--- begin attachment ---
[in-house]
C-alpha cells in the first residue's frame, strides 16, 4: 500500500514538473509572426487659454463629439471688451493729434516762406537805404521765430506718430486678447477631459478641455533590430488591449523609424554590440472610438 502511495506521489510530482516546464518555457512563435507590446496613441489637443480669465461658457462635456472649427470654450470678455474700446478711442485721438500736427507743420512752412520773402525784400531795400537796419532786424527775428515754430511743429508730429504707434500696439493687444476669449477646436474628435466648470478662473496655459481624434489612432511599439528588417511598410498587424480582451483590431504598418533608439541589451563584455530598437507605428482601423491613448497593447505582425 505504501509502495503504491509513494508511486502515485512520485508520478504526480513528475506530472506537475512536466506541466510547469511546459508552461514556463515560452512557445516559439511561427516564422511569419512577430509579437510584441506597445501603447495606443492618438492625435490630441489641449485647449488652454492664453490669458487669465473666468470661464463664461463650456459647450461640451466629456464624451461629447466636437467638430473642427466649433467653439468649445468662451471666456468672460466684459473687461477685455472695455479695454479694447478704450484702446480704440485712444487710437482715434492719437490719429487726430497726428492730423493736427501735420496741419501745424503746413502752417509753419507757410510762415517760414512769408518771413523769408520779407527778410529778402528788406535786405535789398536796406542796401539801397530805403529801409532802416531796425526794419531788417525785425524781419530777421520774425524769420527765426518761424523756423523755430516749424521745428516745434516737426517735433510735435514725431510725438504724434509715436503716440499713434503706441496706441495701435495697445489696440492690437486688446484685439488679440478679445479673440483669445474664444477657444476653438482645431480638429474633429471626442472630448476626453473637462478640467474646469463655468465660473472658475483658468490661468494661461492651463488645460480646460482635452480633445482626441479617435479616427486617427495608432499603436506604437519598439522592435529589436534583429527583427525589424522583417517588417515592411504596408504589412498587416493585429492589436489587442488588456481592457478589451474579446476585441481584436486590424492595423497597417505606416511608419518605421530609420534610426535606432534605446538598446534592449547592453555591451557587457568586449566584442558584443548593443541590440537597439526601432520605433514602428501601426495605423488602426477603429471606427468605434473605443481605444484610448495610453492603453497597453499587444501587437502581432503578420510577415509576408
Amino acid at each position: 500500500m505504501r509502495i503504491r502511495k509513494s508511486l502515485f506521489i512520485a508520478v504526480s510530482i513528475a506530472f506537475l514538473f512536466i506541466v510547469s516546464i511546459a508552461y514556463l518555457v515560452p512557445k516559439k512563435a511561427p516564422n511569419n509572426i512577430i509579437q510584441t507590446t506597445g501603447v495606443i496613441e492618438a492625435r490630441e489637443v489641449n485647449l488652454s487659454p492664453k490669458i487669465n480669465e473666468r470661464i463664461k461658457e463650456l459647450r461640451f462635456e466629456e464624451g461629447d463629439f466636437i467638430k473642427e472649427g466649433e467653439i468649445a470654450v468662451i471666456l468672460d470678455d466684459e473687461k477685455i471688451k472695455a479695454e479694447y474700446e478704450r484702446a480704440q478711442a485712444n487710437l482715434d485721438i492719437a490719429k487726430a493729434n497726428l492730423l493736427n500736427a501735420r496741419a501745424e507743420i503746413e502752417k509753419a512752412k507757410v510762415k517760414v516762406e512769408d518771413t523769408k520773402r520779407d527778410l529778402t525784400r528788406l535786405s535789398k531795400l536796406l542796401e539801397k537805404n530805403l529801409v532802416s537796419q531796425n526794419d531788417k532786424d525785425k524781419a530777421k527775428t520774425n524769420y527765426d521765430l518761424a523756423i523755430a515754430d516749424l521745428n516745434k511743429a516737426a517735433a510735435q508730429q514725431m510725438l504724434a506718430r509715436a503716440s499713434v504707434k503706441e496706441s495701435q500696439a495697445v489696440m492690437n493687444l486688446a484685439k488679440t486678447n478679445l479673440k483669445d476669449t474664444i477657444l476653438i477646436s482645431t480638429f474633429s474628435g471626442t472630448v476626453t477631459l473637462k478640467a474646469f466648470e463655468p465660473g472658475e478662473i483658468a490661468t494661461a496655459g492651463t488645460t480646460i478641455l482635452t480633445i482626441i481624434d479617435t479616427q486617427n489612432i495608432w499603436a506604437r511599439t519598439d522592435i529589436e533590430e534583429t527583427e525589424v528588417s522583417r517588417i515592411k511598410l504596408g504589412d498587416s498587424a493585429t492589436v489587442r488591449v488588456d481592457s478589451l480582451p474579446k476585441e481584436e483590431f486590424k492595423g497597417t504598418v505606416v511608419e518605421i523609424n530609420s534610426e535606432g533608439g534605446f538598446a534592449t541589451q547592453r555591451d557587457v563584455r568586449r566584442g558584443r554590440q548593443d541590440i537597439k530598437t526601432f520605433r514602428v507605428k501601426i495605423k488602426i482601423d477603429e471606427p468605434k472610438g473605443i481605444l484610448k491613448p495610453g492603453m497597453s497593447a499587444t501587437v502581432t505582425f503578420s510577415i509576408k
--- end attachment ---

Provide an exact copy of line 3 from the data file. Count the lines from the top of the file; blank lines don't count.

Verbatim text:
Amino acid at each position: 500500500m505504501r509502495i503504491r502511495k509513494s508511486l502515485f506521489i512520485a508520478v504526480s510530482i513528475a506530472f506537475l514538473f512536466i506541466v510547469s516546464i511546459a508552461y514556463l518555457v515560452p512557445k516559439k512563435a511561427p516564422n511569419n509572426i512577430i509579437q510584441t507590446t506597445g501603447v495606443i496613441e492618438a492625435r490630441e489637443v489641449n485647449l488652454s487659454p492664453k490669458i487669465n480669465e473666468r470661464i463664461k461658457e463650456l459647450r461640451f462635456e466629456e464624451g461629447d463629439f466636437i467638430k473642427e472649427g466649433e467653439i468649445a470654450v468662451i471666456l468672460d470678455d466684459e473687461k477685455i471688451k472695455a479695454e479694447y474700446e478704450r484702446a480704440q478711442a485712444n487710437l482715434d485721438i492719437a490719429k487726430a493729434n497726428l492730423l493736427n500736427a501735420r496741419a501745424e507743420i503746413e502752417k509753419a512752412k507757410v510762415k517760414v516762406e512769408d518771413t523769408k520773402r520779407d527778410l529778402t525784400r528788406l535786405s535789398k531795400l536796406l542796401e539801397k537805404n530805403l529801409v532802416s537796419q531796425n526794419d531788417k532786424d525785425k524781419a530777421k527775428t520774425n524769420y527765426d521765430l518761424a523756423i523755430a515754430d516749424l521745428n516745434k511743429a516737426a517735433a510735435q508730429q514725431m510725438l504724434a506718430r509715436a503716440s499713434v504707434k503706441e496706441s495701435q500696439a495697445v489696440m492690437n493687444l486688446a484685439k488679440t486678447n478679445l479673440k483669445d476669449t474664444i477657444l476653438i477646436s482645431t480638429f474633429s474628435g471626442t472630448v476626453t477631459l473637462k478640467a474646469f466648470e463655468p465660473g472658475e478662473i483658468a490661468t494661461a496655459g492651463t488645460t480646460i478641455l482635452t480633445i482626441i481624434d479617435t479616427q486617427n489612432i495608432w499603436a506604437r511599439t519598439d522592435i529589436e533590430e534583429t527583427e525589424v528588417s522583417r517588417i515592411k511598410l504596408g504589412d498587416s498587424a493585429t492589436v489587442r488591449v488588456d481592457s478589451l480582451p474579446k476585441e481584436e483590431f486590424k492595423g497597417t504598418v505606416v511608419e518605421i523609424n530609420s534610426e535606432g533608439g534605446f538598446a534592449t541589451q547592453r555591451d557587457v563584455r568586449r566584442g558584443r554590440q548593443d541590440i537597439k530598437t526601432f520605433r514602428v507605428k501601426i495605423k488602426i482601423d477603429e471606427p468605434k472610438g473605443i481605444l484610448k491613448p495610453g492603453m497597453s497593447a499587444t501587437v502581432t505582425f503578420s510577415i509576408k